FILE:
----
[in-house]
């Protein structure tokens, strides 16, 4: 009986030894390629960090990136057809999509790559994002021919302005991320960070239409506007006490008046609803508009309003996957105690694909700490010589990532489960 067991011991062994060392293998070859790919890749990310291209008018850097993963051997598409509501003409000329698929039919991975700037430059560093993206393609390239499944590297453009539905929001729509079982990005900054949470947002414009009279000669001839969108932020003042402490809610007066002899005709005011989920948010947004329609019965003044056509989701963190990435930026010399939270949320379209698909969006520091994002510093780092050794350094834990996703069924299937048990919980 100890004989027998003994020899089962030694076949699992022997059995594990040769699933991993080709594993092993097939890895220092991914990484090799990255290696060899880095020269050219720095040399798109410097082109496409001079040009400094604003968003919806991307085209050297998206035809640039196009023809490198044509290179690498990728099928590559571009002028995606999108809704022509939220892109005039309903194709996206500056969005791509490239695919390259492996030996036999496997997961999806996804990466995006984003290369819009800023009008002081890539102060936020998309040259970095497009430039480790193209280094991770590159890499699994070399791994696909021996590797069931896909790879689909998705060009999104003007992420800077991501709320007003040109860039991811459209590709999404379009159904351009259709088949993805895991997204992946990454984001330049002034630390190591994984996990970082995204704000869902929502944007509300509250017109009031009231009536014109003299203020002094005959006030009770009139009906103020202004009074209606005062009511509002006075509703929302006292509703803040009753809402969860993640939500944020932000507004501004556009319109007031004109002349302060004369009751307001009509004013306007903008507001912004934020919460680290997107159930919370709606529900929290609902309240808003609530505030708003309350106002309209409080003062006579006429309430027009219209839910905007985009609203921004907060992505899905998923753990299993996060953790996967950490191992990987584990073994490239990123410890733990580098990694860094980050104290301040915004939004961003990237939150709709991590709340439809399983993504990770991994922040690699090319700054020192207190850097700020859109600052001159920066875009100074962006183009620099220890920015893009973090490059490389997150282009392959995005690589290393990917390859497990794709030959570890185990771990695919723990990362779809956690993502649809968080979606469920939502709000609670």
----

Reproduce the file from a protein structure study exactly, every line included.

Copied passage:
[in-house]
């Protein structure tokens, strides 16, 4: 009986030894390629960090990136057809999509790559994002021919302005991320960070239409506007006490008046609803508009309003996957105690694909700490010589990532489960 067991011991062994060392293998070859790919890749990310291209008018850097993963051997598409509501003409000329698929039919991975700037430059560093993206393609390239499944590297453009539905929001729509079982990005900054949470947002414009009279000669001839969108932020003042402490809610007066002899005709005011989920948010947004329609019965003044056509989701963190990435930026010399939270949320379209698909969006520091994002510093780092050794350094834990996703069924299937048990919980 100890004989027998003994020899089962030694076949699992022997059995594990040769699933991993080709594993092993097939890895220092991914990484090799990255290696060899880095020269050219720095040399798109410097082109496409001079040009400094604003968003919806991307085209050297998206035809640039196009023809490198044509290179690498990728099928590559571009002028995606999108809704022509939220892109005039309903194709996206500056969005791509490239695919390259492996030996036999496997997961999806996804990466995006984003290369819009800023009008002081890539102060936020998309040259970095497009430039480790193209280094991770590159890499699994070399791994696909021996590797069931896909790879689909998705060009999104003007992420800077991501709320007003040109860039991811459209590709999404379009159904351009259709088949993805895991997204992946990454984001330049002034630390190591994984996990970082995204704000869902929502944007509300509250017109009031009231009536014109003299203020002094005959006030009770009139009906103020202004009074209606005062009511509002006075509703929302006292509703803040009753809402969860993640939500944020932000507004501004556009319109007031004109002349302060004369009751307001009509004013306007903008507001912004934020919460680290997107159930919370709606529900929290609902309240808003609530505030708003309350106002309209409080003062006579006429309430027009219209839910905007985009609203921004907060992505899905998923753990299993996060953790996967950490191992990987584990073994490239990123410890733990580098990694860094980050104290301040915004939004961003990237939150709709991590709340439809399983993504990770991994922040690699090319700054020192207190850097700020859109600052001159920066875009100074962006183009620099220890920015893009973090490059490389997150282009392959995005690589290393990917390859497990794709030959570890185990771990695919723990990362779809956690993502649809968080979606469920939502709000609670």